You hear about cervixes. You know they are in there somewhere and have something to do with your uterus. You know that it’s the cervix that you feel getting hit sometimes during sex. But you don’t really THINK about cervixes. At least I didn’t.
The teacher stands up at the front of the class holding up a book that I will be buying soon, pointing at pictures of cervixes. She talks about how beautiful they are, but I turn away. There is something about them that I just don’t want to see. She passes the book around and I try to take a closer look. They seem swollen, a variety of unattractive colors of bruising or irritation. The reds, pinks and purples of problem. Some of them have liquid seeping out. I know that good feminists like to look at cervixes, so I try to look again. I push past my ideas of “gross” or “yucky” and just look at them. I stare deeply at these pictures. But not much changes. The ones with fluid look like penises with pre-ejaculate...another normal body function I tend to find unappealing. Yep...they still seem rather unattractive to me.
Eileen Schnitger of the Women’s Health Specialists comes to visit our class. She is there to talk about menstrual extraction and during the discussion she explains that the cannula is inserted into the cervix. I understand a little more about this now. The cervix is at the base of the uterus where it connects to the vagina, like a neck (it even means, “neck” in Latin). I know that the opening to the cervix (the os) is what dilates when they talk about pregnant women on television (“Doctor, she is only dilated 4 centimeters but she want to push! What should we do?”). But this talk about cervixes is still distanced - they are this thing that we all have (like kidneys) that we kinda know about but don’t really have to get to close to. Good. Let’s keep it that way.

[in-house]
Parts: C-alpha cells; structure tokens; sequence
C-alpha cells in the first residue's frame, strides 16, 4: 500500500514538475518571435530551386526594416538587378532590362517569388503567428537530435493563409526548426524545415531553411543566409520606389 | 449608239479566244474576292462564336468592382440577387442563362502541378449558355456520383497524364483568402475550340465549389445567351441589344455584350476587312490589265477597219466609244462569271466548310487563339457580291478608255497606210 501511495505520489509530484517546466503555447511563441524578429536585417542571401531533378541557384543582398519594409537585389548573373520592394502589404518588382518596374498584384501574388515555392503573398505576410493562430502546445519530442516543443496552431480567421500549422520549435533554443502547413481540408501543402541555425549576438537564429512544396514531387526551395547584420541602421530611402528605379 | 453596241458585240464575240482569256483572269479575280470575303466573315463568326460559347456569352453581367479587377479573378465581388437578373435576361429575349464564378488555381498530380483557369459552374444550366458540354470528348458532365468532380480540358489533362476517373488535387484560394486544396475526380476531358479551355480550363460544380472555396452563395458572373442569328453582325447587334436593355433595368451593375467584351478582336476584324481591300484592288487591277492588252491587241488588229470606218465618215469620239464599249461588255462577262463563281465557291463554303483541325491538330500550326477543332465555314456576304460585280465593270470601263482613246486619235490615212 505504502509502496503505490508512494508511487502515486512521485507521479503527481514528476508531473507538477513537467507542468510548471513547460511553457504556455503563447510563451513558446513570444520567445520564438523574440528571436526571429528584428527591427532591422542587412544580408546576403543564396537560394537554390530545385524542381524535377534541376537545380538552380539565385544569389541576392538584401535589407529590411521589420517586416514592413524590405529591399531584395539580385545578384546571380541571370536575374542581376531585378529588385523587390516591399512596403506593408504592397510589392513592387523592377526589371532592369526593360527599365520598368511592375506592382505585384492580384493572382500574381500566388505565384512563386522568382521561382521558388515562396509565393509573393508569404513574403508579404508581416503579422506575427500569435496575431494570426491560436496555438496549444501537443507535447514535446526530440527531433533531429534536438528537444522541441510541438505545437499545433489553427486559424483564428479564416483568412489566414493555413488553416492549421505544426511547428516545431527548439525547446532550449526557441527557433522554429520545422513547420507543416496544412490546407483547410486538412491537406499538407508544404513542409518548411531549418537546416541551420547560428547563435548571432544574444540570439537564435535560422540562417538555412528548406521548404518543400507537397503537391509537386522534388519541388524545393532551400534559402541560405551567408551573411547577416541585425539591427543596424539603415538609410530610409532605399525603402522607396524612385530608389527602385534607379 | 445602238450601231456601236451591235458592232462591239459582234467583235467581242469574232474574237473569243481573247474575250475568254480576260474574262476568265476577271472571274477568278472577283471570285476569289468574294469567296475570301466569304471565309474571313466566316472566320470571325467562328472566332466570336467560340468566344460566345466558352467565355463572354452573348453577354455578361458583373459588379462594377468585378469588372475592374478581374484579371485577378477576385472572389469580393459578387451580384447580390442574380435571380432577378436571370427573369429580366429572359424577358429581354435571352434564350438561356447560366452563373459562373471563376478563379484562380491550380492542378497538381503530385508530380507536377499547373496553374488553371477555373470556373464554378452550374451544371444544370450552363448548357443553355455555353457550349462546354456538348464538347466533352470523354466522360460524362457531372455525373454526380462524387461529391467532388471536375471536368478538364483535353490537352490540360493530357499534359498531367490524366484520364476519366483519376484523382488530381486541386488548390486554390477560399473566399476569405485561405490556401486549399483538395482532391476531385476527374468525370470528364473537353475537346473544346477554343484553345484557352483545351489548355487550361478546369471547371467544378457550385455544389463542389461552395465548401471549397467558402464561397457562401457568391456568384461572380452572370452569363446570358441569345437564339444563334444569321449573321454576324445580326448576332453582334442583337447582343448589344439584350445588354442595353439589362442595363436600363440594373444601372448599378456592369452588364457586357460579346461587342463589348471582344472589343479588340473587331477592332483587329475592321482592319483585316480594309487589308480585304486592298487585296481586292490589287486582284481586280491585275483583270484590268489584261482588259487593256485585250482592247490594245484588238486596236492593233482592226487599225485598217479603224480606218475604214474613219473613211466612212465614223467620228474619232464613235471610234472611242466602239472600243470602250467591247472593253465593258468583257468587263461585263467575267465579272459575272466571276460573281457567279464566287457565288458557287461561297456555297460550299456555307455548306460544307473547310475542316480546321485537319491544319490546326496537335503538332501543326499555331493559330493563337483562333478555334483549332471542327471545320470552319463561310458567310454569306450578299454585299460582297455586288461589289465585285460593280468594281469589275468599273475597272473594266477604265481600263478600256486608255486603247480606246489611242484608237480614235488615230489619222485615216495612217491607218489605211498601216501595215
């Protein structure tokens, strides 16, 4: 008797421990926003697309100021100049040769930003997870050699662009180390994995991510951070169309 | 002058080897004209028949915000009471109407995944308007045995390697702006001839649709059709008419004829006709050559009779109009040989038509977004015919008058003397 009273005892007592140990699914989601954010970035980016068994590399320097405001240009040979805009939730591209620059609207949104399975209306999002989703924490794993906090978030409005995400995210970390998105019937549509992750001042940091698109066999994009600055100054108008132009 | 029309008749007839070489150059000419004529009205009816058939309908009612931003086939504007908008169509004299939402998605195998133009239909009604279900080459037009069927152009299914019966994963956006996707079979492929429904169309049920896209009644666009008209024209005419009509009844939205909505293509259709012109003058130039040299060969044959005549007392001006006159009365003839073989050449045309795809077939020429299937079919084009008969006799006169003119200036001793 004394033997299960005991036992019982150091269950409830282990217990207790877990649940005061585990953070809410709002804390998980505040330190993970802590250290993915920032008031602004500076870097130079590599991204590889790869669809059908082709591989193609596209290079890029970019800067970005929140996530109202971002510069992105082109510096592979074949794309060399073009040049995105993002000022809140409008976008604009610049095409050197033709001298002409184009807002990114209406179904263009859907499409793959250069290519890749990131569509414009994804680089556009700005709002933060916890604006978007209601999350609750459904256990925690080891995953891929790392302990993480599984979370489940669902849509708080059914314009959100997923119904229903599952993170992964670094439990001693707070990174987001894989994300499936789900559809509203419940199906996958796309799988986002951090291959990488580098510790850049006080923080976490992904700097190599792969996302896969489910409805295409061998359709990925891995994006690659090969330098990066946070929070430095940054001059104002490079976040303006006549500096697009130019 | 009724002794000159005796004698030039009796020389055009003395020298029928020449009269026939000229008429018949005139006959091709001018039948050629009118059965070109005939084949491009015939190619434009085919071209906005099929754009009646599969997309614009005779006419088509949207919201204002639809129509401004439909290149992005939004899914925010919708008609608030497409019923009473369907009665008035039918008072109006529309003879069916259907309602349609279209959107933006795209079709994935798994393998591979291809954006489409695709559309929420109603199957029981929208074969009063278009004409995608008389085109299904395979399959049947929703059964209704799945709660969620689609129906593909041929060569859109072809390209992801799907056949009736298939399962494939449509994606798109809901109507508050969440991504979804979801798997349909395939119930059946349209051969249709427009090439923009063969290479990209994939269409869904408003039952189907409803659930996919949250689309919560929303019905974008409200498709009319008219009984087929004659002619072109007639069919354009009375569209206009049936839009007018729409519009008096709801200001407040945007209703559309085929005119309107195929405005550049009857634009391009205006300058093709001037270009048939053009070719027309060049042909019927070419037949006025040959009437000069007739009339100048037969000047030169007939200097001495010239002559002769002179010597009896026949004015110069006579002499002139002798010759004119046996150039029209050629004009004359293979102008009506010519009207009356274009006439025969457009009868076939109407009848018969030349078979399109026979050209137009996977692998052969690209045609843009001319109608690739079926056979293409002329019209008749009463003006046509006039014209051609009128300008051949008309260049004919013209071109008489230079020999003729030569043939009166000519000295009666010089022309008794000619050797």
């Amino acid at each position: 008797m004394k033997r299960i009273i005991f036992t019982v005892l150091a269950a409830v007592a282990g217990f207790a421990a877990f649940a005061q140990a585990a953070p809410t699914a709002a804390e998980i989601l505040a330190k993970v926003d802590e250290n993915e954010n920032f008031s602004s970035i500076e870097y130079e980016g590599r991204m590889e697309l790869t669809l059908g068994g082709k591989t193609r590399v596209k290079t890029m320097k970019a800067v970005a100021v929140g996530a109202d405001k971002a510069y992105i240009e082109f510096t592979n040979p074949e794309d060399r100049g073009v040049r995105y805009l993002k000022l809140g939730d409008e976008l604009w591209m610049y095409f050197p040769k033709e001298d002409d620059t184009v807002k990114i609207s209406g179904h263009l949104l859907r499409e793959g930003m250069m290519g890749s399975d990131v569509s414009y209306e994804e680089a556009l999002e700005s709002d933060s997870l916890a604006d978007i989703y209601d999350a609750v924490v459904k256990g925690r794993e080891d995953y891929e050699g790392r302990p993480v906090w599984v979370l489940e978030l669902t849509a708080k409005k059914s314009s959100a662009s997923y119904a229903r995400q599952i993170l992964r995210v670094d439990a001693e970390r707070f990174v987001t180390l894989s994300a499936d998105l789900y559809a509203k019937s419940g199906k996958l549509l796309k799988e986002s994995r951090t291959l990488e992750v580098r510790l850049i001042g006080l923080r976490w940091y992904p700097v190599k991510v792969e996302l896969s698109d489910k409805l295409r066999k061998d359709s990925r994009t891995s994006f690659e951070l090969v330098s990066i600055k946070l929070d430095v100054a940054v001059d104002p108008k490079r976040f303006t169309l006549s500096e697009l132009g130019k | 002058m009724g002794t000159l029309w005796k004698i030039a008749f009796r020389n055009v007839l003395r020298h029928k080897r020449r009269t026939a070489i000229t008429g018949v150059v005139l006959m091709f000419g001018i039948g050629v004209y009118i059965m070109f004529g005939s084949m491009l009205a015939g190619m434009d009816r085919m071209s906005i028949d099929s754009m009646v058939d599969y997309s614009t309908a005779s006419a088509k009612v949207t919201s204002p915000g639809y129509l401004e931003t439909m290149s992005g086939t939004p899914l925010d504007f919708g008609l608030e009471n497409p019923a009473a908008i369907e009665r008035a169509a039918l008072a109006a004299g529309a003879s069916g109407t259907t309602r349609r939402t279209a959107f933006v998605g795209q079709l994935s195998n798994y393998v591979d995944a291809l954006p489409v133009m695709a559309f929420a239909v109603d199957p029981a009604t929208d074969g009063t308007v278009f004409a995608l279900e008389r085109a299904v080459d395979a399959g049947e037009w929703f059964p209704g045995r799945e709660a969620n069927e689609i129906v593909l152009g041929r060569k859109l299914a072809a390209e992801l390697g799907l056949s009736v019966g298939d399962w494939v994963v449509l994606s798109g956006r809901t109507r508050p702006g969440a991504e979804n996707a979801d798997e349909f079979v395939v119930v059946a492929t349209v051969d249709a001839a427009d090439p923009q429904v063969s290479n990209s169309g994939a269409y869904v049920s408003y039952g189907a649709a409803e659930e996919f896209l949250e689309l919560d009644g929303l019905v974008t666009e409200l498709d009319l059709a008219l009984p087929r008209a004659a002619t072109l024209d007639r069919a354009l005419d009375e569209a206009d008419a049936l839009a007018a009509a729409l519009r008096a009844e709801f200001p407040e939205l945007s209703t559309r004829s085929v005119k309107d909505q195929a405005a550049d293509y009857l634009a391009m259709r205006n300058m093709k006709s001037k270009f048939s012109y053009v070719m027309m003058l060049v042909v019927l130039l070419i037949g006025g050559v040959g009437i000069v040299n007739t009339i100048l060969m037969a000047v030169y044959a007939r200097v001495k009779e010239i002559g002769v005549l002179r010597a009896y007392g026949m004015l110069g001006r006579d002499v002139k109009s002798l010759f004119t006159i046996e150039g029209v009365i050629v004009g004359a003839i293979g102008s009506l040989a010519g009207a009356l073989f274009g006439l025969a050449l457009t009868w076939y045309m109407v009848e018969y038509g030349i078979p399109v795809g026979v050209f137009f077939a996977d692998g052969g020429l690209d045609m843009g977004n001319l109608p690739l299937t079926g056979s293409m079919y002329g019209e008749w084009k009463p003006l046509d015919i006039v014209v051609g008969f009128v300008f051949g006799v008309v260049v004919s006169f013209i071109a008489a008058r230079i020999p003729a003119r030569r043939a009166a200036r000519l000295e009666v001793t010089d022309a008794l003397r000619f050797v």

But then Eileen mentions that she is selling speculums after class. And some part of me inside decides that it wants one. Clearly it hasn’t been listening to all the judgment filing my head these many weeks. I don’t really know what the original motivation was. Maybe I wanted one because good feminists look at their cervixes. I mean, all the great women of the second wave, the empowered women who spoke out and made the world a better place for me and the women of my generation, they much have all looked at their cervixes, right? Maybe that’s where their great ideas come from in the first place. I can’t allow some general hesitation and a mild fear of bodily fluids stand between me becoming a good feminist. Can I? But maybe there was part of me that was curious. I thought, “Perhaps if I see MY cervix, and then appreciate everyone else’s afterwards.” But this is all conjecture.
After the presentation, I spoke with Eileen for a bit, talking about some health concerns and my interest in visiting the Women’s Health Specialists. As we talked I watched the women in the class buy the speculums. One after another they disappeared. And then there were none left. I realized that I hesitated because of my fear - and now I had no choice. Thank goodness.
I casually said, “Oh, I was going to buy a speculum but it appears they are all gone,” and smiled at Eileen. She quickly informed me that she could order one and pass it along to my teacher the following week.
I dug through my pockets and found two dollar bills and some change. “Well, I only have two dollars and some change on me and I know that you guys are looking for more in a donation.”
Eileen waved away my concerns as she plucked the dollars from my hands. “We accept all donations; some people give twenty dollars and some people give two. There is no problem. I will send your speculum along really soon.” And then it was done. I had bought a speculum, despite myself.